Wednesday, January 1, 2013 —  Today is the first day of 2014.  Once again it opens the gates to a year full of hope and possibilities, once again it remains totally up to me to bring those to fruition of not.  Not the government, not the village, certainly not the President, but me.  Just me.  I confess I sort of coasted through 2013 on virtually every level.  I wasn’t willing to risk what I had by fighting for what I wanted which seemed unattainable anyway.

The idiocy of the State’s budget mess had so crippled the photo program’s offerings and beaten Dave and I back at every chance, it too sort of coasted along. It was like last night’s sunset… pretty, calm, peaceful, but with no real fire in it, only a soft glow to remind one of what it might have been or what might still be.

But I have learned a few important things this year about what I want from life as well as what I want in my life.  I have learned that without question in my own spirit, I may have the title, “Professor of Photography” but in actuality I am a photographer, an imagemaker first, last, and always.  I have learned too that I am no longer willing to accept or be resigned to some circumstances in my life; I have learned about just how short my tolerance fuse is for another year, and especially another holiday season, like this one.

Long ago I learned that life does not come with guarantees.  There is no warrantee of fairness or success that comes attached to our birth certificates.  Not a single item in our Constitution guarantees happiness; only the freedom to pursue it but with no insight into how best that might be done.  The year started with me OK with my circumstances; not thrilled, of course, but OK.  It ended with me decidedly NOT OK with it.  But no one is going to change it for me… only me.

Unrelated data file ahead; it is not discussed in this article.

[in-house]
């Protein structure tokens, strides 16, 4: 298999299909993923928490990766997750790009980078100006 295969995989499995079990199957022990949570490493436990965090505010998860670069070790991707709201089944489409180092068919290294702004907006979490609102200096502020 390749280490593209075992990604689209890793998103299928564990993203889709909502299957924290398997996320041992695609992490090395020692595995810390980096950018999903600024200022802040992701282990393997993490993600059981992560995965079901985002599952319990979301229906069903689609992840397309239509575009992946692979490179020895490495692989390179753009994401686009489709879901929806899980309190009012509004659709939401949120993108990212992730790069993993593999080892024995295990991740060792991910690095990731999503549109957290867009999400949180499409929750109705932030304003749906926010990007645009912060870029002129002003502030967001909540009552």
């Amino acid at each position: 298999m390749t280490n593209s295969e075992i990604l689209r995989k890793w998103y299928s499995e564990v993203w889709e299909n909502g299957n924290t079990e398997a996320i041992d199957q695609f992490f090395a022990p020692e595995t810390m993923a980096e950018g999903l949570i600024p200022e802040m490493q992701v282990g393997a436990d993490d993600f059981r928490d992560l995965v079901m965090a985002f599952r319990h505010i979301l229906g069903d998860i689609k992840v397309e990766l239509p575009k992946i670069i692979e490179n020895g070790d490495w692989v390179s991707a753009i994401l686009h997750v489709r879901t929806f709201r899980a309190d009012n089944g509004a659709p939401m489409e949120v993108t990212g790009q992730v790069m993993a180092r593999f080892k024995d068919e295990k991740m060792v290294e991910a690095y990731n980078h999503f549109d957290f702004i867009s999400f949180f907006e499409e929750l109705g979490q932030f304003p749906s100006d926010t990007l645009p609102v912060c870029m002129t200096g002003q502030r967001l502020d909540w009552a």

We still have the one freedom no one talks about any more (and, it is evident, a whole new generation is trying to make go away) though it is the one freedom capable of motivating success… and that is the Freedom to Fail — and pay the consequences.

There is only one guarantee.  It is, as they say in sports, that you are absolutely guaranteed to miss 100% of the goals you do not attempt.  Of course there is always the likelihood of missing quite a few that you DO attempt but c’est la vie.

If I have any resolutions for his new year it will be that I’ll try very hard not to fail to attempt more goal shots in 2014.  Some may miss the basket entirely but at least the ball was in the air and not sitting at my feet.  And who knows, perhaps some important ones may actually score… but only if I try.

P.S.  I’m preparing for a photo trek back to Colorado then down through New Mexico.  I plan on going up through Arizona and Utah, the reverse of a trip in 2012.  I leave Monday and will try to keep this up to date depending on the time and availability of internet connections.  See you down the track.

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About ndking

Commercial Photographer and Professor of Photography at San Diego City College
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2 Responses to The Last Sunset of 2013: A Personal Reverie on the New Year

  1. Carole Massey says:

    Happy New Year David…i wish you safe journeys in 2014 and hope you make your “baskets”. Life, for me, is somewhat a mirror of your posted image….I have come to accept each day and try to be thankful for all things received. Even the stuff I really didn’t and don’t want. BUT YOU, my friend, have so very much to offer to both your students and your art!! Hope your dreams come true…you have the energy,talent and connections…to do what you love….JUST DO IT!!

    • David King says:

      Thank you Carole, I deeply appreciate it. I know well that, as the song says, “Some of God’s greatest gifts is unanswered prayer.” But it would be REALLY helpful sometimes if He would at least manage an explanation. I also appreciate the encouragement. Sometimes a student comes along however that makes you question the value of what you try so hard to teach them. Making images is my mission, but whether with brush,, pen, or camera, it is the values and ethics of one’s heart that paints the ultimate art work, your life. Encountering people, especially students, that utterly reject that notion and appear virtually sociopathic in their interactions with others is like a heavy body blow to the spirit. Perhaps being back in the Rockies, if only for a few days, will provide a much needed recharge. And, it may even provide some fodder for the next post(s) here.